Just three days ago, Israeli police deployed so-called skunk water there — a putrid mixture of sewage water — to disperse the crowds after a weekend of unrest in different parts of Israeli-occupied east Jerusalem.
Hundreds of Palestinians were injured as well as dozens of Israeli police in the clashes which also erupted on the Temple Mount, the most sacred site in Judaism, on which the Al-Aqsa mosque and the golden Dome of the Rock shrine also stand.
The convulsion of violence has since spread, engulfing the Gaza Strip run by the Islamic militant Hamas movement, the Palestinian territory of the West Bank and Israeli cities which have seen unprecedented mob clashes between Jewish and Arab residents.
On Thursday the boom of rocket fire could be periodically heard in Jerusalem, where calm has mainly returned to the streets. But many believe it may just be the calm before a further storm.
“Do you see any problems, there, right now? No,” said Jabbar, who is in his 60s, pointing at crowds of Palestinians being carefully watched by heavily-armed Israeli police at Damascus gate.
“But it could flare up again at any minute,” he warned grimly.
“Everything will return to normal if God so wishes it,” said Fefka, who lives in the east Jerusalem quarter of Issawiya.
“The violence has to stop, but everything is only done for the settlers here,” she added angrily.
“Jerusalem is also ours,” she insisted, denouncing Israeli settlers who have moved into the east of the city since it was seized in the 1967 war.
According to the United Nations, east Jerusalem has been illegally occupied and annexed by Israel since then.
Hiba, 26, and Soujoud, 21, have been visiting the Al-Aqsa compound since Friday, the day the troubles erupted, triggered by the threat of evicting Palestinian families from their east Jerusalem homes to allow settlers to move in.
“Morning and evening, we stayed at Al-Aqsa,” said Soujoud, a secretarial student. “We don’t want any problems (with the police), but the mosque is ours and we have to defend it,” she added.
On the site, which overlooks the sprawling Old City below, children were entertained by a clown, while adults brandished Hamas flags and rolled out banners praising the Islamist movement.
“Jerusalem is a red line,” read one of the banners.
On Al-Wad Street which crosses the Old City, some passers-by were wearing shirts decorated with Palestinian flags, others had painted them on the cheeks.
Many were wearing the black-and-white chequered keffiyah scarf which has become a symbol of the Palestinian cause.
“We feel very sad for the Eid today, because of the situation and the violence,” said Hiba.
“We can’t be happy when we see what is happening in Gaza and elsewhere.”


Watchdog slams Iran’s treatment of Kurdish journalists

Security forces have detained at least eight Kurdish-Iranian journalists since mid-2020, including at least three who remain in detention. (Reuters via WANA/File Photo)
Security forces have detained at least eight Kurdish-Iranian journalists since mid-2020, including at least three who remain in detention. (Reuters via WANA/File Photo)
Updated 13 May 2021

Watchdog slams Iran’s treatment of Kurdish journalists

Security forces have detained at least eight Kurdish-Iranian journalists since mid-2020, including at least three who remain in detention. (Reuters via WANA/File Photo)
  • Committee to Protect Journalists: Tehran should ‘release all jailed journalists immediately’
  • Minority activists and journalists in Iran regularly face arbitrary detention and torture 

LONDON: The Committee to Protect Journalists (CPJ) has spoken out against Iran’s use of “vague, trumped-up” charges to crack down on Kurdish journalists, and urged authorities to release three who remain in detention.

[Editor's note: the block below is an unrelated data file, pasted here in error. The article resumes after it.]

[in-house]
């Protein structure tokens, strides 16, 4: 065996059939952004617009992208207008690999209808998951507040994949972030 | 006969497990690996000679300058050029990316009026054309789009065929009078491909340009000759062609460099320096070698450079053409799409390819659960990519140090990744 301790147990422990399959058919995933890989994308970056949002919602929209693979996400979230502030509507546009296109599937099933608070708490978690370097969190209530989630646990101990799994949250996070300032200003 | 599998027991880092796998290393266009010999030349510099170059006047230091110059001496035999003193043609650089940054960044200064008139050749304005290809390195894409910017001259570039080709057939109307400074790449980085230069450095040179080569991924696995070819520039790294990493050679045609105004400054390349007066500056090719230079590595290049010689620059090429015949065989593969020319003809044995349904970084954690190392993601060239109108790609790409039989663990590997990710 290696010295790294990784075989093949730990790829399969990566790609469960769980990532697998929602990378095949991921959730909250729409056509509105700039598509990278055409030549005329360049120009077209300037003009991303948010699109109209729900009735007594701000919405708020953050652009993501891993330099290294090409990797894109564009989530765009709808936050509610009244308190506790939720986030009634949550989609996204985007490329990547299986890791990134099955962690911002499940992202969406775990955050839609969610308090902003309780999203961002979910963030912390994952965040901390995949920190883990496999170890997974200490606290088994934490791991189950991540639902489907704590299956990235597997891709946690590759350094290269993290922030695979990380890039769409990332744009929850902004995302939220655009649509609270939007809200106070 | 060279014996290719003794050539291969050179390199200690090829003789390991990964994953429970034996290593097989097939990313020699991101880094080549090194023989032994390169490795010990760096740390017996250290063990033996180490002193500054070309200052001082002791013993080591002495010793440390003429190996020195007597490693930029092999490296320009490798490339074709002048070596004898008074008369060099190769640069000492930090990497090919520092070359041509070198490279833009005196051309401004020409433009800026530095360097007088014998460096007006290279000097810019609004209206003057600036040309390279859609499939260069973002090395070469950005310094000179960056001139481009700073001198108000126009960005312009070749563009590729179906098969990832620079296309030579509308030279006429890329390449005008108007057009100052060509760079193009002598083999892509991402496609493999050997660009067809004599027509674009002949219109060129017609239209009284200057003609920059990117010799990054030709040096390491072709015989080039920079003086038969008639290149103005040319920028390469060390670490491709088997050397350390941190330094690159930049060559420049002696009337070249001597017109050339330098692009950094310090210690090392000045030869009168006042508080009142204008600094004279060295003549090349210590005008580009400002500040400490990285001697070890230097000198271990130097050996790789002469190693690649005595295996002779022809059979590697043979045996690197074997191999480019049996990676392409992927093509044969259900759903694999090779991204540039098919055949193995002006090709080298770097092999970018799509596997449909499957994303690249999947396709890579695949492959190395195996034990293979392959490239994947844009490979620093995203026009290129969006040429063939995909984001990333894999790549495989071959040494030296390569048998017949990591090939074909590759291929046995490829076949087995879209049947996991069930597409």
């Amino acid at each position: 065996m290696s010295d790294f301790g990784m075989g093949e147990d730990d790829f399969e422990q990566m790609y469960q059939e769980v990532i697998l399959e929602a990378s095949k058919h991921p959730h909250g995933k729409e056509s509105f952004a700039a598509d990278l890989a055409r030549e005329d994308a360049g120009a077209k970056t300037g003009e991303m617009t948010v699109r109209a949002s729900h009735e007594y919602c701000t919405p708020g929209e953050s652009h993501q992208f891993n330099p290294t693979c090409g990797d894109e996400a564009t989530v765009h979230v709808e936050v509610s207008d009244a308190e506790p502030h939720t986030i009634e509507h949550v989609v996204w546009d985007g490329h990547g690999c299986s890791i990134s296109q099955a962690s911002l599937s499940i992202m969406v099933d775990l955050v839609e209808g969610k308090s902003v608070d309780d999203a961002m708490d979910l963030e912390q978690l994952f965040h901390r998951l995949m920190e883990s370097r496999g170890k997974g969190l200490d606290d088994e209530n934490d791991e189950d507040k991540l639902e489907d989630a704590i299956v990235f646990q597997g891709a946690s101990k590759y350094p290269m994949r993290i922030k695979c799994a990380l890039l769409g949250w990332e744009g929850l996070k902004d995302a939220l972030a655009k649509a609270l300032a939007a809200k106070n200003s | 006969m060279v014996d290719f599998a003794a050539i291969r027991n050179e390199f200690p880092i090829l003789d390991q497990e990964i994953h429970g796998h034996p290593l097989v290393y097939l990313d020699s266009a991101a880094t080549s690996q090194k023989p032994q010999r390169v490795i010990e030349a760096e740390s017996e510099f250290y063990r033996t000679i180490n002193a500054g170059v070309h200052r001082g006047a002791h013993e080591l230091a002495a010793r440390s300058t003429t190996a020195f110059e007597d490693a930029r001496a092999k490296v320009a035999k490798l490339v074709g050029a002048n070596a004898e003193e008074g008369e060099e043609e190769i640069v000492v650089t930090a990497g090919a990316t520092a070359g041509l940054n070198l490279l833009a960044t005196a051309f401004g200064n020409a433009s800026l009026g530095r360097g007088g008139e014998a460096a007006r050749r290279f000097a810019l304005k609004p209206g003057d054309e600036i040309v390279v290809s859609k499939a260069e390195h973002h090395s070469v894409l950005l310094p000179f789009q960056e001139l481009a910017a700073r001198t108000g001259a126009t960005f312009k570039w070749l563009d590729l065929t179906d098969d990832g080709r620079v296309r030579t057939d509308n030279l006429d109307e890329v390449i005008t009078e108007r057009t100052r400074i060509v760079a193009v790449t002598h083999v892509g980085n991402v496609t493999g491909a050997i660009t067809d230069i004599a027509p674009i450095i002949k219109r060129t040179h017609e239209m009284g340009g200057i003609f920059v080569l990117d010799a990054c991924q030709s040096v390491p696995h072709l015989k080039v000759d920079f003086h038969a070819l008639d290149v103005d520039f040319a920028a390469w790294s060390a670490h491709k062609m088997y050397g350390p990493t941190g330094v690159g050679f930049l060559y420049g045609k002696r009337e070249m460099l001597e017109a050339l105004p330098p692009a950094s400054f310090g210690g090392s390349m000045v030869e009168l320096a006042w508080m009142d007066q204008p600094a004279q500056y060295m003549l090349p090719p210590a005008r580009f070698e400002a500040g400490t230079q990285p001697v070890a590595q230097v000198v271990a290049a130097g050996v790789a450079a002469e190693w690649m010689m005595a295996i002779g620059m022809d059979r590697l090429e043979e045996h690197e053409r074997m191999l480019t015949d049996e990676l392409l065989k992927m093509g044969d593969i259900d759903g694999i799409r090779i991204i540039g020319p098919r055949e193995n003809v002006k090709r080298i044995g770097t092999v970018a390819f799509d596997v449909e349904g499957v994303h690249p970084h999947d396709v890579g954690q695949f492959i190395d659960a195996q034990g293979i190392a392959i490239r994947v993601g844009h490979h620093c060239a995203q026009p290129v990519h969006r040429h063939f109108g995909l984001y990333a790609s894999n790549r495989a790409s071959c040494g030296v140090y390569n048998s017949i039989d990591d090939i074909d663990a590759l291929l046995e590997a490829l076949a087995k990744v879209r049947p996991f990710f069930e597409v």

Since May 2020, Tehran’s security forces have arrested dozens of activists and students in a crackdown on perceived pro-Kurdish movements in the country, according to reports cited by the CPJ.

They have arrested at least eight Kurdish journalists, three of whom remain behind bars.

“Iranian authorities’ targeting of Kurdish journalists adds a dimension of ethnic discrimination to the country’s already dire campaign to imprison members of the press,” said the CPJ’s Middle East and North Africa researcher Justin Shilad. 

“Authorities should drop all vague, trumped-up charges filed against Iranian-Kurdish journalists, and release all jailed journalists immediately,” he added.

On condition of anonymity, a lawyer representing several detained journalists told the CPJ that Iran’s Islamic Revolutionary Guard Corps are “very sensitive about Kurdish journalists and the topics they write about, especially if they write about the unity of Iranian, Iraqi and Turkish Kurds, and other regional issues of Kurds.”

Iran’s ethnically diverse population — including Kurds, Arabs, Azerbaijanis and other minorities — has long been a source of insecurity for the regime, which at various times in its history has been confronted with secessionist movements.

For this reason, the lawyer explained, Tehran is “sensitive every time Kurdish journalists travel to Kurdish areas of Iraq such as Erbil. They closely monitor all movements across the border and any journalists’ assembly.”

Jafar Osafi, who is one of three journalists who remain in detention after the 2020 crackdown, ran a religious commentary and discussion channel on Telegram called “QandA with Sunnis.” He was arrested in his own home in June 2020, and has since been moved to Urmia prison, where the CPJ said he remains.

The committee said: “Iranian authorities must stop imprisoning and harassing Kurdish and other minority journalists, and should allow all members of the press to cover the news freely.”

According to Amnesty International, Iran’s ethnic minorities face “entrenched discrimination, curtailing their access to education, employment, adequate housing and political office.

“Members of minorities who spoke out against violations or demanded a degree of regional self-government were subjected to arbitrary detention, torture and other ill-treatment. The authorities criminalized peaceful advocacy of separatism or federalism and accused minority rights activists of threatening Iran’s territorial integrity.”